What will be the Education Technology Trends for 2019?
As 2018 comes to a close and we prepare to ring in the new year, it is time to look ahead and make our predictions on the new directions in which education technology is going.Technology is continuing to advancein all fields and education is no exception: we may not be able to see the future, but we can make an educated guess on the EdTech trends for the coming year.
In 1951, Isaac Asimov imagined that in 2157, children would no longer go to school, butlearn from machinesthat could teach them lessons and evaluate their homework:that day may be closerthan he ever believed.Artificial intelligence is on the riseand the classroom is no stranger to this trend: the growing importance and capabilities of AI willchange the learning experience for both students and teachers.
FromAI teaching assistantsto usingdata analysisto help pupilsfocus on the areas in which they are lacking, to the acknowledgement thatcomputational thinking,coding and robotics are a fundamental part of the school curriculumand thatcoding should be considered a form of literacy, teachershave not been replaced by machinesyet and probably will not be for a long time, butboth educators and learners can expect to rely more on artificial intelligencein 2019.
The classroom of the future
The impact of EdTech on schools has changed, and will continue to change,the way classrooms look and feel. Interactivewhiteboards, projectors, and mobile devices at every student’s disposal, whether assigned by the school or brought from home, are flanking and sometimes replacing the traditional blackboards and chalk we used to associate to the school experience,wi-fi connection in classroomsis more readily available, andEdTech is transforming even thedesign of the classroom itself, which may become an environment in whicheveryone is equal, with no ‘front’ from which the teacher can impart knowledge to be accepted without question, aninteractive, adaptable ‘smart space’in whichinformation comes from multiple sources.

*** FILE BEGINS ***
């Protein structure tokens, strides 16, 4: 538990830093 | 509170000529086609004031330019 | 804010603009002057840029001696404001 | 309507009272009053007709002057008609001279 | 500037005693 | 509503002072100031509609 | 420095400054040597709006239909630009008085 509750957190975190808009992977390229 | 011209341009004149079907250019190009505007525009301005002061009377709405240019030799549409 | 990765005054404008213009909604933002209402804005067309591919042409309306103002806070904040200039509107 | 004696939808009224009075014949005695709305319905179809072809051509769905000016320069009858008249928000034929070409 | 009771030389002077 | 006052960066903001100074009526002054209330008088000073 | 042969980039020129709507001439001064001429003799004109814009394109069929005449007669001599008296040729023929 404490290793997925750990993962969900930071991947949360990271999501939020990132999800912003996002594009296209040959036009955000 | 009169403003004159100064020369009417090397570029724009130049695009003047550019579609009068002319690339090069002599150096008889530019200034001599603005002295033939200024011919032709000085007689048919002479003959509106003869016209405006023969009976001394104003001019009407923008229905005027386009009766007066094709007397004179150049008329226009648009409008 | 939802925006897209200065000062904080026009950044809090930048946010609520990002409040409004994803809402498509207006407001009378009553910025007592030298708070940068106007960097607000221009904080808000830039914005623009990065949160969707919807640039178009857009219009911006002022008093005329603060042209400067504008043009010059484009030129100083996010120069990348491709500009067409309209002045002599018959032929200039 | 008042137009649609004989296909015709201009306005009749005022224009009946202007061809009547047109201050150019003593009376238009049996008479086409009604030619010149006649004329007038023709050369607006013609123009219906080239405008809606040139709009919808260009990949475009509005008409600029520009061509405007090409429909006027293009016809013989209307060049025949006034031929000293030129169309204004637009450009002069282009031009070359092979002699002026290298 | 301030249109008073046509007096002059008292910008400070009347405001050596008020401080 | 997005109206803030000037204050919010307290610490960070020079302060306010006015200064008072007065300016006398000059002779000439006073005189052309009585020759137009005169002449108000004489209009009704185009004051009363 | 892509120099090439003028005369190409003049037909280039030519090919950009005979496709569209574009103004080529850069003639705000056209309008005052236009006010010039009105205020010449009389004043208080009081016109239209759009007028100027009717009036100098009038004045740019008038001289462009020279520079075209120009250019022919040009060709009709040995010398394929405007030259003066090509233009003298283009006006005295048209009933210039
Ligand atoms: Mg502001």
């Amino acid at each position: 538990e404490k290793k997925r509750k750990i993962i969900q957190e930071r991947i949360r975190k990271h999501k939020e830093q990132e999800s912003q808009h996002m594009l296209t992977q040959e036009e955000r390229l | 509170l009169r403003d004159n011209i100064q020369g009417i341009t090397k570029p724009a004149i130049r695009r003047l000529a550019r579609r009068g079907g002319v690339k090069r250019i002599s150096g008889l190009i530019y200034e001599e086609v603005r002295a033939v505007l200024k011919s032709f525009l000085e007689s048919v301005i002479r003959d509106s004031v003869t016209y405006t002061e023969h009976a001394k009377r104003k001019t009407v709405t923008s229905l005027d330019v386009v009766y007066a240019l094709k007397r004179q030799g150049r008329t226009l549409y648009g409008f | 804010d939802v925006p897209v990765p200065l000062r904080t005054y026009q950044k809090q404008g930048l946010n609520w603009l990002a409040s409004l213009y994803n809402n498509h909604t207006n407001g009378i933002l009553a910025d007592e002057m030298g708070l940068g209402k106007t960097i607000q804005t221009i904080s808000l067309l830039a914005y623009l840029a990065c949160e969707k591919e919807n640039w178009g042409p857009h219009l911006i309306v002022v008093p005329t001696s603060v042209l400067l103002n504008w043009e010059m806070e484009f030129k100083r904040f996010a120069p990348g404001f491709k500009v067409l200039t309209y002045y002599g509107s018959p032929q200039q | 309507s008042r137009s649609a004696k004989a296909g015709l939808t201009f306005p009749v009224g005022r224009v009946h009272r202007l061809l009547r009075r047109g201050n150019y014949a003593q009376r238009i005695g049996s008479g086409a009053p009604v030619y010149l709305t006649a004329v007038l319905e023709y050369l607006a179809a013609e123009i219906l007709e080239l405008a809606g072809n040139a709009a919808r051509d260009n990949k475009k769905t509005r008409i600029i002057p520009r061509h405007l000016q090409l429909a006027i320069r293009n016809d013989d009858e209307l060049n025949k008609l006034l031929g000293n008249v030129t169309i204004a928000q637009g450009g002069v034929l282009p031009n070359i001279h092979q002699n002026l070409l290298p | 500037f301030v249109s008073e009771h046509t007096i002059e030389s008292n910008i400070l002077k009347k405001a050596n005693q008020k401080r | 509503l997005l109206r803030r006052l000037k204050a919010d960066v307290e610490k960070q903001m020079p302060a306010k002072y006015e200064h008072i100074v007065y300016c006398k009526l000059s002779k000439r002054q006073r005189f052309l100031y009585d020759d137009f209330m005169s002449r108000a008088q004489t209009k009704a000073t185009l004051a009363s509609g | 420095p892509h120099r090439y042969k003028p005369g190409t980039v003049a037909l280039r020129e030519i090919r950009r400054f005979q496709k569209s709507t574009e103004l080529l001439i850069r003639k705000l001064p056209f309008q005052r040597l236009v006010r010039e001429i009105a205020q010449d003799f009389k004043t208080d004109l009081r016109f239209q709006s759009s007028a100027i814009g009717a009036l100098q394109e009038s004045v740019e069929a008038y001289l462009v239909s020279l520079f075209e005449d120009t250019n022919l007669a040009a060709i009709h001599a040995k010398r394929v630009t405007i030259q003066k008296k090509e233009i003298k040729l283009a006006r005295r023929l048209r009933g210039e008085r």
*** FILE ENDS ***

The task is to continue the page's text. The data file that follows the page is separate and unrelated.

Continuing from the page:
Beyond the screen
Using technology in the classroom isno longer limited to students staring at screens. One of the trends we can expect in 2019 is for technology to becomeeven more pervasive and immersiveand totake new and more diverse forms: the rise ofwearable technologyand theInternet of Thingsmeans that common objects in our lives, including the ones we use in class, will beaugmentedand acquire the capability tostore and give information, making technology more and moreintegrated into our daily activities.
It comes as no surprise, then, that with the growing presence of technology in our day to day routines, one of the most hotly anticipated EdTech trends for 2019 is thecheaper andmore widespread use of mixed reality, which allow students tointeract with their surroundings in new waysand evensimulatedifferent environments they would never otherwise reachwithout stepping out of the classroom. VR setsanddigital twinsof real-world objects will grant them animmersive, hands-on experiencewithout thedifficulties and dangersof interacting with the physical counterparts of the places and things they are shown, and augmented reality will train them for a future in whichtechnology is a part of the fabric of the world.
Learning revolves around students
The changes in students’ learning experienceare not just physical: the advancement of EdTech goes beyond the addition of more devices to the classroom andaffects education at a deeper level, bringingprofound innovations to the way information is given and assimilated. The coming year will see a continuation of the trend offocusing on each individual student’s needs,using technology to provide apersonalised path to learningin whichcontent adapts to students and not vice versa: with the aid of EdTech, learning becomes acontinuous, multimedia experiencethat spans many different forms, follows students home if they cannot be present, isinteractive and engaging, particularly with the rising popularity ofgamification, and most importantly,does not expect everyone to conform to the same educational modelthat may work well for some students and be damaging to others.